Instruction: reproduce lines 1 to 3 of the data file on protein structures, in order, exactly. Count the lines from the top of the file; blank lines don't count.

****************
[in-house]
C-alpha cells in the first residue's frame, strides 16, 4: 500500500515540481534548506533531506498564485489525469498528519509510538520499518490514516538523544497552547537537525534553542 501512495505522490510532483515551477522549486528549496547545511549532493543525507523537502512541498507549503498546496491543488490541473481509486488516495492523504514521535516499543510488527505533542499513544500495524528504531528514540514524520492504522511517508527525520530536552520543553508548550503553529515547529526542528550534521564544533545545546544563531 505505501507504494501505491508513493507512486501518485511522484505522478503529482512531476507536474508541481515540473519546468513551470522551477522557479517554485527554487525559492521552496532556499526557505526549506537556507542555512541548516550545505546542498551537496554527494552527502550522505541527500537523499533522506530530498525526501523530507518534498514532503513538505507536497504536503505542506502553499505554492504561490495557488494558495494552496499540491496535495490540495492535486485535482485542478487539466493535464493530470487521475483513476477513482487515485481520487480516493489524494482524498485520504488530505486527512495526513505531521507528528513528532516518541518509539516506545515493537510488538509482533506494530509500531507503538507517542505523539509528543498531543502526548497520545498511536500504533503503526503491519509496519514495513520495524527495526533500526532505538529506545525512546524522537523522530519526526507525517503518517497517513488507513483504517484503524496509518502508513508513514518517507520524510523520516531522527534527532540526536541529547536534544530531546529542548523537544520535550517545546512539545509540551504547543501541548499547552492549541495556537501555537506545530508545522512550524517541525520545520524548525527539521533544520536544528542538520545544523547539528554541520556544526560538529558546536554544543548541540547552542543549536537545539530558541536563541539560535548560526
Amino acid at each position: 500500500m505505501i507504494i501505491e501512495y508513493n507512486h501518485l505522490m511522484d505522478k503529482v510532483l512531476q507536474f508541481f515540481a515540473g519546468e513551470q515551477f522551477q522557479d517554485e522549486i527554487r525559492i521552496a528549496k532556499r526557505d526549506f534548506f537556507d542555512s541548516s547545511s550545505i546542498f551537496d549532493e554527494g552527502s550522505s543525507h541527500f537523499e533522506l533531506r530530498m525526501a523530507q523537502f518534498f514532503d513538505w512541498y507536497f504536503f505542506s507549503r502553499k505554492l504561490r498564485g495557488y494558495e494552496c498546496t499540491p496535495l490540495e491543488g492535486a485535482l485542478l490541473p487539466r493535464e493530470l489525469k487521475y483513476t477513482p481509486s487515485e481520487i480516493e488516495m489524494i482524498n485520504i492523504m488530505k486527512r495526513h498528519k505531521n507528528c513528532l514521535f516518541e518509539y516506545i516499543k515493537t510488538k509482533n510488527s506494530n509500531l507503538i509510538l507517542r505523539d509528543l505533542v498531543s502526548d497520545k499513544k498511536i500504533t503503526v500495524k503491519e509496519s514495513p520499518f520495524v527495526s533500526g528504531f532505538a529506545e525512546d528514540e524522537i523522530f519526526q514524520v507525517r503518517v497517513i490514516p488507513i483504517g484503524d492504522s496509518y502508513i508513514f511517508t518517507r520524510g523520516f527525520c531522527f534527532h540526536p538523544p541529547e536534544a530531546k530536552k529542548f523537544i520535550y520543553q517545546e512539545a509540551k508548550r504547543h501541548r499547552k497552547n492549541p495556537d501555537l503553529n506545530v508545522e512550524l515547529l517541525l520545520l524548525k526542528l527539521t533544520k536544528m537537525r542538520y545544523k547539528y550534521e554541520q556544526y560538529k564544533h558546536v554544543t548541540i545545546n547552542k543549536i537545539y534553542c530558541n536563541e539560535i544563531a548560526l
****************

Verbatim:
[in-house]
C-alpha cells in the first residue's frame, strides 16, 4: 500500500515540481534548506533531506498564485489525469498528519509510538520499518490514516538523544497552547537537525534553542 501512495505522490510532483515551477522549486528549496547545511549532493543525507523537502512541498507549503498546496491543488490541473481509486488516495492523504514521535516499543510488527505533542499513544500495524528504531528514540514524520492504522511517508527525520530536552520543553508548550503553529515547529526542528550534521564544533545545546544563531 505505501507504494501505491508513493507512486501518485511522484505522478503529482512531476507536474508541481515540473519546468513551470522551477522557479517554485527554487525559492521552496532556499526557505526549506537556507542555512541548516550545505546542498551537496554527494552527502550522505541527500537523499533522506530530498525526501523530507518534498514532503513538505507536497504536503505542506502553499505554492504561490495557488494558495494552496499540491496535495490540495492535486485535482485542478487539466493535464493530470487521475483513476477513482487515485481520487480516493489524494482524498485520504488530505486527512495526513505531521507528528513528532516518541518509539516506545515493537510488538509482533506494530509500531507503538507517542505523539509528543498531543502526548497520545498511536500504533503503526503491519509496519514495513520495524527495526533500526532505538529506545525512546524522537523522530519526526507525517503518517497517513488507513483504517484503524496509518502508513508513514518517507520524510523520516531522527534527532540526536541529547536534544530531546529542548523537544520535550517545546512539545509540551504547543501541548499547552492549541495556537501555537506545530508545522512550524517541525520545520524548525527539521533544520536544528542538520545544523547539528554541520556544526560538529558546536554544543548541540547552542543549536537545539530558541536563541539560535548560526
Amino acid at each position: 500500500m505505501i507504494i501505491e501512495y508513493n507512486h501518485l505522490m511522484d505522478k503529482v510532483l512531476q507536474f508541481f515540481a515540473g519546468e513551470q515551477f522551477q522557479d517554485e522549486i527554487r525559492i521552496a528549496k532556499r526557505d526549506f534548506f537556507d542555512s541548516s547545511s550545505i546542498f551537496d549532493e554527494g552527502s550522505s543525507h541527500f537523499e533522506l533531506r530530498m525526501a523530507q523537502f518534498f514532503d513538505w512541498y507536497f504536503f505542506s507549503r502553499k505554492l504561490r498564485g495557488y494558495e494552496c498546496t499540491p496535495l490540495e491543488g492535486a485535482l485542478l490541473p487539466r493535464e493530470l489525469k487521475y483513476t477513482p481509486s487515485e481520487i480516493e488516495m489524494i482524498n485520504i492523504m488530505k486527512r495526513h498528519k505531521n507528528c513528532l514521535f516518541e518509539y516506545i516499543k515493537t510488538k509482533n510488527s506494530n509500531l507503538i509510538l507517542r505523539d509528543l505533542v498531543s502526548d497520545k499513544k498511536i500504533t503503526v500495524k503491519e509496519s514495513p520499518f520495524v527495526s533500526g528504531f532505538a529506545e525512546d528514540e524522537i523522530f519526526q514524520v507525517r503518517v497517513i490514516p488507513i483504517g484503524d492504522s496509518y502508513i508513514f511517508t518517507r520524510g523520516f527525520c531522527f534527532h540526536p538523544p541529547e536534544a530531546k530536552k529542548f523537544i520535550y520543553q517545546e512539545a509540551k508548550r504547543h501541548r499547552k497552547n492549541p495556537d501555537l503553529n506545530v508545522e512550524l515547529l517541525l520545520l524548525k526542528l527539521t533544520k536544528m537537525r542538520y545544523k547539528y550534521e554541520q556544526y560538529k564544533h558546536v554544543t548541540i545545546n547552542k543549536i537545539y534553542c530558541n536563541e539560535i544563531a548560526l